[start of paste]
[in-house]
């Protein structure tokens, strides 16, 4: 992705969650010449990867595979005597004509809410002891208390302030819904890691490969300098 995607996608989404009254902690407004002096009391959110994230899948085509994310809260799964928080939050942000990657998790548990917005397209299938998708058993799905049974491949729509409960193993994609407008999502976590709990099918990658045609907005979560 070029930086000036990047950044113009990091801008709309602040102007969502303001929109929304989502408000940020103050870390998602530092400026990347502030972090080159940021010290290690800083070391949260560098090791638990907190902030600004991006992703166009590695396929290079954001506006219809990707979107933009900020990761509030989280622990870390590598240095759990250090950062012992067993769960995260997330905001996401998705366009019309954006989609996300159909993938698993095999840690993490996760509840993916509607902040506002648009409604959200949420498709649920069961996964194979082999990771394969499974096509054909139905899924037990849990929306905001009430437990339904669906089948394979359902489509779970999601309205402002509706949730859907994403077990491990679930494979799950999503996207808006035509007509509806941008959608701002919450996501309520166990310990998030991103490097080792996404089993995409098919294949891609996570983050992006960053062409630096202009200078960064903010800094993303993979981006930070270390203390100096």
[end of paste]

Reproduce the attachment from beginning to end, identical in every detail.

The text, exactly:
[in-house]
């Protein structure tokens, strides 16, 4: 992705969650010449990867595979005597004509809410002891208390302030819904890691490969300098 995607996608989404009254902690407004002096009391959110994230899948085509994310809260799964928080939050942000990657998790548990917005397209299938998708058993799905049974491949729509409960193993994609407008999502976590709990099918990658045609907005979560 070029930086000036990047950044113009990091801008709309602040102007969502303001929109929304989502408000940020103050870390998602530092400026990347502030972090080159940021010290290690800083070391949260560098090791638990907190902030600004991006992703166009590695396929290079954001506006219809990707979107933009900020990761509030989280622990870390590598240095759990250090950062012992067993769960995260997330905001996401998705366009019309954006989609996300159909993938698993095999840690993490996760509840993916509607902040506002648009409604959200949420498709649920069961996964194979082999990771394969499974096509054909139905899924037990849990929306905001009430437990339904669906089948394979359902489509779970999601309205402002509706949730859907994403077990491990679930494979799950999503996207808006035509007509509806941008959608701002919450996501309520166990310990998030991103490097080792996404089993995409098919294949891609996570983050992006960053062409630096202009200078960064903010800094993303993979981006930070270390203390100096």